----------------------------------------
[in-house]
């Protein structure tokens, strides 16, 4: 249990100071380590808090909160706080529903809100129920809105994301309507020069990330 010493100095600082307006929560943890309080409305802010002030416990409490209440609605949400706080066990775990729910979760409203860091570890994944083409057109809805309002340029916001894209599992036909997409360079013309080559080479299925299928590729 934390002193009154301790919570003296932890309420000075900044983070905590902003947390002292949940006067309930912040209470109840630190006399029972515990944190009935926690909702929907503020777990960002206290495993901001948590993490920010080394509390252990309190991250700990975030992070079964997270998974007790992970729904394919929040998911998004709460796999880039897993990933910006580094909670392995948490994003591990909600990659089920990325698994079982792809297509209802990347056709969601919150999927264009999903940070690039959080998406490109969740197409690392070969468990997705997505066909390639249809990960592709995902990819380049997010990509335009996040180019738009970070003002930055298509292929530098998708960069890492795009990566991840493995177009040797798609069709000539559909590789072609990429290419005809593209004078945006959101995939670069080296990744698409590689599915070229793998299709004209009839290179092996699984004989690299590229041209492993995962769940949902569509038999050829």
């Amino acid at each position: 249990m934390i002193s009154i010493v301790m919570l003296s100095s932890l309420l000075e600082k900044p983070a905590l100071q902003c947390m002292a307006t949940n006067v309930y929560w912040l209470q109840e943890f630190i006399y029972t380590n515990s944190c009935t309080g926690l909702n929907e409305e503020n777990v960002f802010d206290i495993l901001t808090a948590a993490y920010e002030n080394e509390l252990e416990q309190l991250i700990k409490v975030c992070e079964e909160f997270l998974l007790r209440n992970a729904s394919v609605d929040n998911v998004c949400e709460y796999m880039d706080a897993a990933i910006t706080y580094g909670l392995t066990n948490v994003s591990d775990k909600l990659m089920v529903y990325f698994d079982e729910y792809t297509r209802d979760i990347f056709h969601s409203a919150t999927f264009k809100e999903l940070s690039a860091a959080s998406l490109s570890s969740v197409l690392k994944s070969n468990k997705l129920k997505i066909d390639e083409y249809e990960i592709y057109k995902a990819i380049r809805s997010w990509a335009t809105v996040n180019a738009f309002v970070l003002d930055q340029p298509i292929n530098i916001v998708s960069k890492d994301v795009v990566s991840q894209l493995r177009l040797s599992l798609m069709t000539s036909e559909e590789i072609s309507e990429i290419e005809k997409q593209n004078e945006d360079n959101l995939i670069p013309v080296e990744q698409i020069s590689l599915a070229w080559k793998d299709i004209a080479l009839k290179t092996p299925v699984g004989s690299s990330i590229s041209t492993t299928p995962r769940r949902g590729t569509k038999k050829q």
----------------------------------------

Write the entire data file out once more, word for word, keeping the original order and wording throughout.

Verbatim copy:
[in-house]
């Protein structure tokens, strides 16, 4: 249990100071380590808090909160706080529903809100129920809105994301309507020069990330 010493100095600082307006929560943890309080409305802010002030416990409490209440609605949400706080066990775990729910979760409203860091570890994944083409057109809805309002340029916001894209599992036909997409360079013309080559080479299925299928590729 934390002193009154301790919570003296932890309420000075900044983070905590902003947390002292949940006067309930912040209470109840630190006399029972515990944190009935926690909702929907503020777990960002206290495993901001948590993490920010080394509390252990309190991250700990975030992070079964997270998974007790992970729904394919929040998911998004709460796999880039897993990933910006580094909670392995948490994003591990909600990659089920990325698994079982792809297509209802990347056709969601919150999927264009999903940070690039959080998406490109969740197409690392070969468990997705997505066909390639249809990960592709995902990819380049997010990509335009996040180019738009970070003002930055298509292929530098998708960069890492795009990566991840493995177009040797798609069709000539559909590789072609990429290419005809593209004078945006959101995939670069080296990744698409590689599915070229793998299709004209009839290179092996699984004989690299590229041209492993995962769940949902569509038999050829």
């Amino acid at each position: 249990m934390i002193s009154i010493v301790m919570l003296s100095s932890l309420l000075e600082k900044p983070a905590l100071q902003c947390m002292a307006t949940n006067v309930y929560w912040l209470q109840e943890f630190i006399y029972t380590n515990s944190c009935t309080g926690l909702n929907e409305e503020n777990v960002f802010d206290i495993l901001t808090a948590a993490y920010e002030n080394e509390l252990e416990q309190l991250i700990k409490v975030c992070e079964e909160f997270l998974l007790r209440n992970a729904s394919v609605d929040n998911v998004c949400e709460y796999m880039d706080a897993a990933i910006t706080y580094g909670l392995t066990n948490v994003s591990d775990k909600l990659m089920v529903y990325f698994d079982e729910y792809t297509r209802d979760i990347f056709h969601s409203a919150t999927f264009k809100e999903l940070s690039a860091a959080s998406l490109s570890s969740v197409l690392k994944s070969n468990k997705l129920k997505i066909d390639e083409y249809e990960i592709y057109k995902a990819i380049r809805s997010w990509a335009t809105v996040n180019a738009f309002v970070l003002d930055q340029p298509i292929n530098i916001v998708s960069k890492d994301v795009v990566s991840q894209l493995r177009l040797s599992l798609m069709t000539s036909e559909e590789i072609s309507e990429i290419e005809k997409q593209n004078e945006d360079n959101l995939i670069p013309v080296e990744q698409i020069s590689l599915a070229w080559k793998d299709i004209a080479l009839k290179t092996p299925v699984g004989s690299s990330i590229s041209t492993t299928p995962r769940r949902g590729t569509k038999k050829q």